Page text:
Wednesday, September 13, 2006

The Road to Christchurch

Since there is so much to tell and so many pictures, I’ll split this trip into several posts. Plus, I know you were all on the edge of your seats when Angela posted the 3 part mini-series on NZ history so I’ll follow suit (I’ll try to keep mine commercial free as well). I hope you can all handle the suspense from post to post. Anyway, Angela and I decided to take this vacation down to Christchurch and Akaroa (small French village about an hour out of Christchurch) to get away from the hectic days we’ve been putting in and to celebrate Angela’s 35th b-day.

Well, as you know, our shipping container had just arrived so the garage and house were both in disarray but we decided to leave it all for when we returned. We packed the car on Wednesday morning and headed off. We decided to take the coastal route through Kaikoura on our way down to Christchurch (CC from this point on) and take the mountain route back. I’ve attached a few of the pictures from the drive from Blenheim to Kaikoura. (Again, if the names of these towns don’t mean anything or you are unclear about our route, google a map of NZ to help you follow along.)

This route is along the coast and very sparsely populated. I’m sure we mentioned this to many of you when we returned from our vacation here back in January 2005. We still can’t believe the amount of oceanfront land that just sits, untouched by development. It’s nice. The first part of the route is open grassland with a few farms houses, sheep and cows grazing, clusters of trees here and there, and the high mountains in the distance. Then, almost suddenly, well, not really that suddenly, the scene changes and the road is bordered by a cliff down to the ocean on one side and steep hill covered in dense foliage on the other. No bays or inlets here, this is open ocean baby, rough seas thrashing about with waves crashing against the rocky shore and mist spraying shooting high into the air. Definitely much more active than were we live. We did stop at the same seal colony from our last trip and it looked pretty much the same – rocks with lazy seals sleeping the day away. Regardless, I took 30 more pictures of them to add to my collection.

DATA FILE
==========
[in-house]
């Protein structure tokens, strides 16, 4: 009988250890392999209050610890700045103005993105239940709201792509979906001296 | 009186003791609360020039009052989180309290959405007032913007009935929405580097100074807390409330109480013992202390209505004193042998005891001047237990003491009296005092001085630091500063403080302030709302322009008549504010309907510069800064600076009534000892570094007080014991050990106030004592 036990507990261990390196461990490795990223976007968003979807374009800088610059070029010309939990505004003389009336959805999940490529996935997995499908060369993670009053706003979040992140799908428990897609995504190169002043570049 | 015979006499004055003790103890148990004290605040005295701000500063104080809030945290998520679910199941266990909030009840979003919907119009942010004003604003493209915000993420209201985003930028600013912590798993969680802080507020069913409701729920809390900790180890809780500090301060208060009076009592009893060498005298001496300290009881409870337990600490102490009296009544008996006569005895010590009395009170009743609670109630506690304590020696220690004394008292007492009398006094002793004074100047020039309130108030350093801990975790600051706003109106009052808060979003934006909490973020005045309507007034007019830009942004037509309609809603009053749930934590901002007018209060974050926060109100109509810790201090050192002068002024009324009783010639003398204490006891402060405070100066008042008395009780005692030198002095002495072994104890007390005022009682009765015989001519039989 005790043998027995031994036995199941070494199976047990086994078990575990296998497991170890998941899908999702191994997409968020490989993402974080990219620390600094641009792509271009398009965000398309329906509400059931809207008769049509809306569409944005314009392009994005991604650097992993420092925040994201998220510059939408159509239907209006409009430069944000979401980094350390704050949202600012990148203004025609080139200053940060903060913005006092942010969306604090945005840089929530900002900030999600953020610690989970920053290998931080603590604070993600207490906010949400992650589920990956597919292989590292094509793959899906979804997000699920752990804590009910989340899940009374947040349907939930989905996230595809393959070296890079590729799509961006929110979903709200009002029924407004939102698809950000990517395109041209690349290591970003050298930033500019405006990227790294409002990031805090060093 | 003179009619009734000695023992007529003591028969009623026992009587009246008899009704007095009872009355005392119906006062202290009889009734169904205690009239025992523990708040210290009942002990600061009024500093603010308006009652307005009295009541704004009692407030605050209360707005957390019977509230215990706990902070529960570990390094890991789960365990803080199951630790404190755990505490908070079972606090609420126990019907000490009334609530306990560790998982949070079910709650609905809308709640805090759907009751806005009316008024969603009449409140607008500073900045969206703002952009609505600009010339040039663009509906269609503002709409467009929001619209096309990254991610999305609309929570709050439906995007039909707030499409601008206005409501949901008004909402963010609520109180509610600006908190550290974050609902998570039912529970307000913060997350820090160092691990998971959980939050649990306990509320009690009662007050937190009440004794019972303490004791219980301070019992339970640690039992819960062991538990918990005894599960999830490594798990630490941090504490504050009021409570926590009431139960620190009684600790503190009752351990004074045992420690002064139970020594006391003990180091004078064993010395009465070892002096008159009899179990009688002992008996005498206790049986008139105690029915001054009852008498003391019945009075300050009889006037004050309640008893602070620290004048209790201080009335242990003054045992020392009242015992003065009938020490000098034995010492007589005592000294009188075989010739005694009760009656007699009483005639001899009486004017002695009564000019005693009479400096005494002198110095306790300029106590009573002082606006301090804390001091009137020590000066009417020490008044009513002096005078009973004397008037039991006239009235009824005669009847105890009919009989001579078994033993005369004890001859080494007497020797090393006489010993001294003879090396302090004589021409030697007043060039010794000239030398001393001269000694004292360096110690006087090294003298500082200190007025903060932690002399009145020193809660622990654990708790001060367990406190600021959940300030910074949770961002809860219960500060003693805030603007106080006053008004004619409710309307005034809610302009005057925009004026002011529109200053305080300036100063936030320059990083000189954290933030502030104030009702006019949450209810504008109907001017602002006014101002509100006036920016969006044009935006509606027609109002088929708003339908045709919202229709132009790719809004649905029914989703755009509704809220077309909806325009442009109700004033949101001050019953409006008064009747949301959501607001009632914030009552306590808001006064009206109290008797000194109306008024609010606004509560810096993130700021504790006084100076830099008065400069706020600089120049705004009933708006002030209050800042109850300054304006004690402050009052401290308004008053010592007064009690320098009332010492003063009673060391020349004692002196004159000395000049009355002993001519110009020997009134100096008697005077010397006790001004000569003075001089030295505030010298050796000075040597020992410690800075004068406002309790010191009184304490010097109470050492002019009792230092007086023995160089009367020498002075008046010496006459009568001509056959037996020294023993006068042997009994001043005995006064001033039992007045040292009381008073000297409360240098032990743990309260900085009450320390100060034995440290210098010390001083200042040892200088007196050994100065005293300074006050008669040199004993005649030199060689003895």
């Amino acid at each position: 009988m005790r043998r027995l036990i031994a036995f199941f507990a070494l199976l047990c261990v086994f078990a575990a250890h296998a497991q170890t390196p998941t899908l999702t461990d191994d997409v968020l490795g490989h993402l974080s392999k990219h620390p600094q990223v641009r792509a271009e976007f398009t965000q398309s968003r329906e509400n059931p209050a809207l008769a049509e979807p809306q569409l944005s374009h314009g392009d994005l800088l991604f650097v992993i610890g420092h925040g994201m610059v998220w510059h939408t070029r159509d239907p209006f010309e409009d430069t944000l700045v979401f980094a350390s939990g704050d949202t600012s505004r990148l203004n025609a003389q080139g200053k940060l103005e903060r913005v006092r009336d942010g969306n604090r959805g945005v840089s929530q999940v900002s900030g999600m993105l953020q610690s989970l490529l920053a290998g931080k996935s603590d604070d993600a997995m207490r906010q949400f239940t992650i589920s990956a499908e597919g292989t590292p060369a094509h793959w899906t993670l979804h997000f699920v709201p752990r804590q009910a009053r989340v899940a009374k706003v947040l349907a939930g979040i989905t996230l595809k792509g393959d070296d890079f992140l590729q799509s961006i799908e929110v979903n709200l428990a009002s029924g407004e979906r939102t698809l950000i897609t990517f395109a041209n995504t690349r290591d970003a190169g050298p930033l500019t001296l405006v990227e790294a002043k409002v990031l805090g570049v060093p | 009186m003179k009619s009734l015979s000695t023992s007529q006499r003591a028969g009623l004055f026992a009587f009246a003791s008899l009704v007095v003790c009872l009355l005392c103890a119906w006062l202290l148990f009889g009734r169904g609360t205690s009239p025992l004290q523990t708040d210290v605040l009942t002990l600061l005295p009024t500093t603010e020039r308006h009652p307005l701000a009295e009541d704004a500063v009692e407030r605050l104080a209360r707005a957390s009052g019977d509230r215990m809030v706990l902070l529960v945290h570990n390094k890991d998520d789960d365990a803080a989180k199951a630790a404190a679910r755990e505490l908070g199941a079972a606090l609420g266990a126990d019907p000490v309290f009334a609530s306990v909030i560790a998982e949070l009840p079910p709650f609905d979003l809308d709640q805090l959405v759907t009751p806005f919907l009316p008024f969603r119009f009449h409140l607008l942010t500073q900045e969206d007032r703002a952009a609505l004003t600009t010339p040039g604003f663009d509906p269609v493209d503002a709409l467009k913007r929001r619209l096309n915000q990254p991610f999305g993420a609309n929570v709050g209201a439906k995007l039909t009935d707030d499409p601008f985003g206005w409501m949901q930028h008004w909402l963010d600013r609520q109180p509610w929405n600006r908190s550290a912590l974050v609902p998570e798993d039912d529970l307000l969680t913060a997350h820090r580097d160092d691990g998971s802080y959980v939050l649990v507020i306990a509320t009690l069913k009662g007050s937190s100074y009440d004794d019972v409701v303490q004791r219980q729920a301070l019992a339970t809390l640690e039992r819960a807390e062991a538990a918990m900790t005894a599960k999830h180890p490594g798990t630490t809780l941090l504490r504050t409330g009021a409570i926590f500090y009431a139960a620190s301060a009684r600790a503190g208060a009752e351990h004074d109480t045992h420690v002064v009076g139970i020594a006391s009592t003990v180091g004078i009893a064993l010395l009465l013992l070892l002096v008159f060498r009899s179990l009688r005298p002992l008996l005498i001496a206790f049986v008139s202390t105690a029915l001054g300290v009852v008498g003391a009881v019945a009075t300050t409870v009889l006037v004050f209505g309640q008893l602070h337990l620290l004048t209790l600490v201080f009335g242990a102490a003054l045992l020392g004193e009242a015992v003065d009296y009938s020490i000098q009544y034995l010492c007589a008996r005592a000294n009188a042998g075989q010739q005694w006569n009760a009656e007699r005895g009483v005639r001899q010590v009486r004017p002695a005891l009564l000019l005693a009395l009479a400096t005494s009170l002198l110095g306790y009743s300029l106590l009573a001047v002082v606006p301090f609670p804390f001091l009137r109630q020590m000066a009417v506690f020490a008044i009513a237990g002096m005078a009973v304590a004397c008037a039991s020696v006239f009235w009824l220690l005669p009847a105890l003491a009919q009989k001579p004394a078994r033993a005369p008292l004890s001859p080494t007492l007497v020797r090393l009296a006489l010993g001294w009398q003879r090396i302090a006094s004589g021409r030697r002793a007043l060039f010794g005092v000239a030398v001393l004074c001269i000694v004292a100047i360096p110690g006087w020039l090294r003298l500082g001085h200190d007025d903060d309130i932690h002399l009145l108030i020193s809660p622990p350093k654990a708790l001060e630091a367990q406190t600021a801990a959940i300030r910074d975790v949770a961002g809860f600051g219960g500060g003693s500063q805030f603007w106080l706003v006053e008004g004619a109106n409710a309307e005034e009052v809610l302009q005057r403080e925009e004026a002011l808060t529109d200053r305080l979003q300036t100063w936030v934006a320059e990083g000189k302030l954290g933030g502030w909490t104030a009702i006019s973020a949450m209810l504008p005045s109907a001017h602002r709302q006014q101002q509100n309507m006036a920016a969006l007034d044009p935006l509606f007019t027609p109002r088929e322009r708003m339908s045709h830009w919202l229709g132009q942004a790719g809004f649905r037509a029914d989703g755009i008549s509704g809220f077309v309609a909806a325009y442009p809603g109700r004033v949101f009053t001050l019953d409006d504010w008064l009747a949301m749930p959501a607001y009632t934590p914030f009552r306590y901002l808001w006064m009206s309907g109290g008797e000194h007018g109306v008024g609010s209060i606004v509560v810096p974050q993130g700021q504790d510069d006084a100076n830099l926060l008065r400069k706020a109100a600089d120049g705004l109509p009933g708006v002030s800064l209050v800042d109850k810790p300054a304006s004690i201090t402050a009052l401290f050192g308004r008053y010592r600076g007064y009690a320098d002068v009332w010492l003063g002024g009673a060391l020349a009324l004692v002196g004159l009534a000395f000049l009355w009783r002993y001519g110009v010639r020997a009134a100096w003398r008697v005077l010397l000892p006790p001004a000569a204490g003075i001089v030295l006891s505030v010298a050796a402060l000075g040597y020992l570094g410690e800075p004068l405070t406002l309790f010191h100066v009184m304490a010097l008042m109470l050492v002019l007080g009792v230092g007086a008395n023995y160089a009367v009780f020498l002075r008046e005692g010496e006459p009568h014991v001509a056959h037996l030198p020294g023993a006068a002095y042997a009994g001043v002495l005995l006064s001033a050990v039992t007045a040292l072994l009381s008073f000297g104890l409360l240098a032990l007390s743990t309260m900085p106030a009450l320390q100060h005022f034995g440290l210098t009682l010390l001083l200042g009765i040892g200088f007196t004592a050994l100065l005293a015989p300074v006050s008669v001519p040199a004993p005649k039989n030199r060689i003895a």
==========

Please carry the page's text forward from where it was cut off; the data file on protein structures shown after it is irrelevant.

We then proceeded into Kaikoura for a lunch of fish and chips. I’ve added pictures for your enjoyment and to help you understand the experience. Step one is to find a ‘takeaways’ sign which usually indicates a place to get F&C, burgers, pizza, sushi, etc. Check. Second step is to review the menu…errr…chalk board and decide on the type of fish to be deep fried in grease (still not sure type of fish matters, heck, they should let you choose the brand of grease). I believe we both ordered the lunch special for $5 (fish, chips, & sprite). We selected the white fish (all choices are some type of white fish). They end up making their $ on the extras; we had to purchase cans of tartar sauce and ketchup so that added another couple dollars. Well, once our meal was cooked it was served to us in some fancy grease absorbing paper. Good quantity of fish and chips for the price, overall a fantastic meal; hard to beat fish just caught that day. Notice I added a 5 pound salt container in this picture for scale - the meal was brought out to us in a wheel barrel. So there is a reason they are called takeaways, they actually expect you to leave even though they have tables. As you can also tell, these places aren’t high on atmosphere either. So we

proceeded to eat without any silverware – and you couldn’t get it if you wanted it. Anyway, we left happy and full.

Oddly enough, right after we walked out a man ran by us yelling, “A dead body was found in the old schoolyard.” Turns out it wasn’t any old body but the corpse of Professor Higgins. Additionally, this wasn’t an ordinary death, it was MURDER!!!! Coincidence? I think not…. On the edge of your seat yet? Tune in next time for another installment.


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